LeMura’s appointment would bring to nine the number of lay presidents at the 28 Jesuit colleges and universities in the United States. Eighteen are led by Jesuits.

Sister Maureen Fay, a Dominican, was president of the University of Detroit Mercy in Detroit from 1990 to 2004. Sister Francis Marie Thrailkill, an Ursuline, served as interim president at Wheeling Jesuit University in West Virginia. She was succeeded by a Jesuit.

LeMura, 53, became the highest-ranking woman at Le Moyne when she was named interim provost in 2007. She is a native of Syracuse, a city of about 144,000 at the center of New York state. She graduated from a Syracuse Catholic high school and earned a bachelor’s degree in biology and education from Niagara University, a Catholic school near Buffalo, N.Y. She returned to her hometown, where she earned a master’s degree and doctorate in applied physiology from Syracuse University.

The Rev. Adolfo Nicolas, the superior general, or worldwide leader of the Jesuits, said in October 2013 that the leaders in Jesuit higher education must prepare for more lay presidents as the number of Jesuits declines.

The number of Jesuits in the United States has dropped from 6,616 in 1973 to 2,547 in 2013.

When Le Moyne opened in 1946, seven Jesuits (six priests and one brother) served the student body of 250. Two years later, 18 Jesuits were at Le Moyne. In 1993, there were 22 Jesuits at Le Moyne.

Today, 17 Jesuits live on campus. The college enrolls 3,300 students, including 2,400 full-time undergraduates and more than 400 graduate students.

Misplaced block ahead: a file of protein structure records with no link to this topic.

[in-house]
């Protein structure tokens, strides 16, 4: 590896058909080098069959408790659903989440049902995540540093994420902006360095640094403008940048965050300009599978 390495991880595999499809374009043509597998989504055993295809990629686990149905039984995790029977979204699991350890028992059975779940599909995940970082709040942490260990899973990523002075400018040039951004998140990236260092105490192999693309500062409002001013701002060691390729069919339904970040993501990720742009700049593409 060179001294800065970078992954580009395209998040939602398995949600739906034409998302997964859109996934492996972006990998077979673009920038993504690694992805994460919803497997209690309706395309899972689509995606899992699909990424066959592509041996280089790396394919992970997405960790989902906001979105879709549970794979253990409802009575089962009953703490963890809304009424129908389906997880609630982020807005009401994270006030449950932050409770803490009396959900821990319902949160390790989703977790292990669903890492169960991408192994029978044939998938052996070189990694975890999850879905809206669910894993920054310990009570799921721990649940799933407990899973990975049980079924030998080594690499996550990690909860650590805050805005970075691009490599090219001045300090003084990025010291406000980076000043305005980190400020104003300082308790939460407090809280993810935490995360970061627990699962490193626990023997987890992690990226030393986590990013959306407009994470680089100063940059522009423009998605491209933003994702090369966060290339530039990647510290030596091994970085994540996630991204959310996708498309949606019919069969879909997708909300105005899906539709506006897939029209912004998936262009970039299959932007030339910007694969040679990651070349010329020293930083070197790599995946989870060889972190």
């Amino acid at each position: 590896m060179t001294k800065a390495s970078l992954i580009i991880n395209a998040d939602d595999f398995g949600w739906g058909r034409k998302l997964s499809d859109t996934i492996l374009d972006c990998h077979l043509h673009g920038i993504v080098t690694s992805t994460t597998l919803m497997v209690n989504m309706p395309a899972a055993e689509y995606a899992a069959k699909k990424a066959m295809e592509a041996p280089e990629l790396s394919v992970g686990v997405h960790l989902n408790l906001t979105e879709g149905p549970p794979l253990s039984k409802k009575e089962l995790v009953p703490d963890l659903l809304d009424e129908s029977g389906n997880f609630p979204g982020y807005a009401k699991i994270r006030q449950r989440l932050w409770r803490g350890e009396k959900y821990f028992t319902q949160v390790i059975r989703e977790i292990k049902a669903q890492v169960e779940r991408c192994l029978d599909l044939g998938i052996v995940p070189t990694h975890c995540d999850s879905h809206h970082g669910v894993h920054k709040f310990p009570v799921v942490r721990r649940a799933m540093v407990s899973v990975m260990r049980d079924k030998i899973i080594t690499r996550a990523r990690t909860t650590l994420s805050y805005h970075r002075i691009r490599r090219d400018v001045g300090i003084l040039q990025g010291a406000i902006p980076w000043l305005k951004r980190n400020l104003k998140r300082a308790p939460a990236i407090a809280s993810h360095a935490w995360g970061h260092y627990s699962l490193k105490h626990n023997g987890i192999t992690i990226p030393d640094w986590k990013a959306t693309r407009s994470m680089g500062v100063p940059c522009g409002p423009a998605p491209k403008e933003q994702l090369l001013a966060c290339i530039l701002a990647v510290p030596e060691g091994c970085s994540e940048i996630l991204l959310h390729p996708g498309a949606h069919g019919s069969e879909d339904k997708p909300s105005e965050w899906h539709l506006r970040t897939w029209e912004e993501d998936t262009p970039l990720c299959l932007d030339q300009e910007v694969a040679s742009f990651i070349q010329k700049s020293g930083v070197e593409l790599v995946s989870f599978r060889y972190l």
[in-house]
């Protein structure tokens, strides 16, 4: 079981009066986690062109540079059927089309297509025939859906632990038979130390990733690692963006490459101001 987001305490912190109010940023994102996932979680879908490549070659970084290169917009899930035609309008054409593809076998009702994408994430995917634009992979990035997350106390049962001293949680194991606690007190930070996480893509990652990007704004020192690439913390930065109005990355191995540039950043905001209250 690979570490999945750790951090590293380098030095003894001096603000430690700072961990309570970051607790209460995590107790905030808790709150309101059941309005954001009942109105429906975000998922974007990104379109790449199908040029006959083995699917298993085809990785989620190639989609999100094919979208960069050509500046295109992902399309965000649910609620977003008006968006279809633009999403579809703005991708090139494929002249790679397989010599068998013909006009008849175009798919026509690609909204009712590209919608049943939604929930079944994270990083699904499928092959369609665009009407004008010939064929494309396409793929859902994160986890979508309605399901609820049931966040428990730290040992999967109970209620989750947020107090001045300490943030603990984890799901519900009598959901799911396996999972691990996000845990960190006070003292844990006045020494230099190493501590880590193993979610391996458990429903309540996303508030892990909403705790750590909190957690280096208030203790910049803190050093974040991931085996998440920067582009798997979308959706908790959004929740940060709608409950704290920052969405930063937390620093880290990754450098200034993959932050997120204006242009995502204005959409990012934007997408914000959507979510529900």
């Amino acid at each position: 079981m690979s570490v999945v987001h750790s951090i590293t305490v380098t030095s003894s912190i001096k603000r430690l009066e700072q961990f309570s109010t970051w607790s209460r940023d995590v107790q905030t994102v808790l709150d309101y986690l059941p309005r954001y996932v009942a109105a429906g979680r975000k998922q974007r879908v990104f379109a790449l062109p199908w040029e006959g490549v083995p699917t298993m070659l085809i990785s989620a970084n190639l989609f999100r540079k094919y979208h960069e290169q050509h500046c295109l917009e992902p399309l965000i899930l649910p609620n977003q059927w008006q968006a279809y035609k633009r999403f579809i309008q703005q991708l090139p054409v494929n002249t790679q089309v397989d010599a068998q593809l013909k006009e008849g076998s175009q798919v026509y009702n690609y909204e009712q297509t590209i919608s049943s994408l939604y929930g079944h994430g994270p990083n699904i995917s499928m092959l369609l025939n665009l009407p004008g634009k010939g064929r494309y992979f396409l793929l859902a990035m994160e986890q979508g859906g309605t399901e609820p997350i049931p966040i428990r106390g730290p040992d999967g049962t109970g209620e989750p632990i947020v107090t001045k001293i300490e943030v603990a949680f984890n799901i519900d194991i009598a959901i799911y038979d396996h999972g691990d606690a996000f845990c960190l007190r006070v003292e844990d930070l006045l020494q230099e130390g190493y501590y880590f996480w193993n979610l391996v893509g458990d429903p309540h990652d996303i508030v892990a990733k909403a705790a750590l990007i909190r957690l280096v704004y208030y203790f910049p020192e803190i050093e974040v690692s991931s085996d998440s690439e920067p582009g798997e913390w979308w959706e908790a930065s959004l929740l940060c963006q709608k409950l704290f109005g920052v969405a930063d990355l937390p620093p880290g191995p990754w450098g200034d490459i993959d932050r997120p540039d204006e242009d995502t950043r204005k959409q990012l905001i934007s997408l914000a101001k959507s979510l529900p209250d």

Le Moyne takes its name from the Rev. Simon Le Moyne, a French Jesuit missionary who traveled to what is now Syracuse in the 1650s and ministered among the Haudenosaunee, a Native American tribe.

In the last decade, Le Moyne has worked to raise its profile. Its men’s lacrosse team has won five national championships, most recently in 2013. The Arrupe Program in Christian Social Ethics for Business, formerly at the defunct Woodstock Theological Center, moved in the fall to Le Moyne.

The Rev. Howard Gray, a Jesuit, assistant to Georgetown’s president, said a fundamental Jesuit philosophy calls for supporting the full development of all people, no matter their gender. Pope Francis, who is a Jesuit, reinforces that by stressing the Second Vatican Council’s emphasis on the role of the laity, Gray said.

“The clerical class has sometimes resisted that,” Gray said. “Pope Francis is really calling attention to the fact there is a distinction between a heritage and an obsession. It’s meant to be adapted and modified. This is one of those changes.”

YS/AMB END GADOUA

3 Comments

  1. As a member of the 12th graduating class of LeMoyne College, I am pleased with this news.We’ve come a long way in 50 years. When I was graduating I was told that there was not much in jobs out there unless I wanted to be a teacher or secretary.

    I hope she will chart a slightly different course for the college and steer it away from mainstream secularism by not allowing some of the latest trends to be followed. As a Catholic college it needs to closer follow the ideals of the church.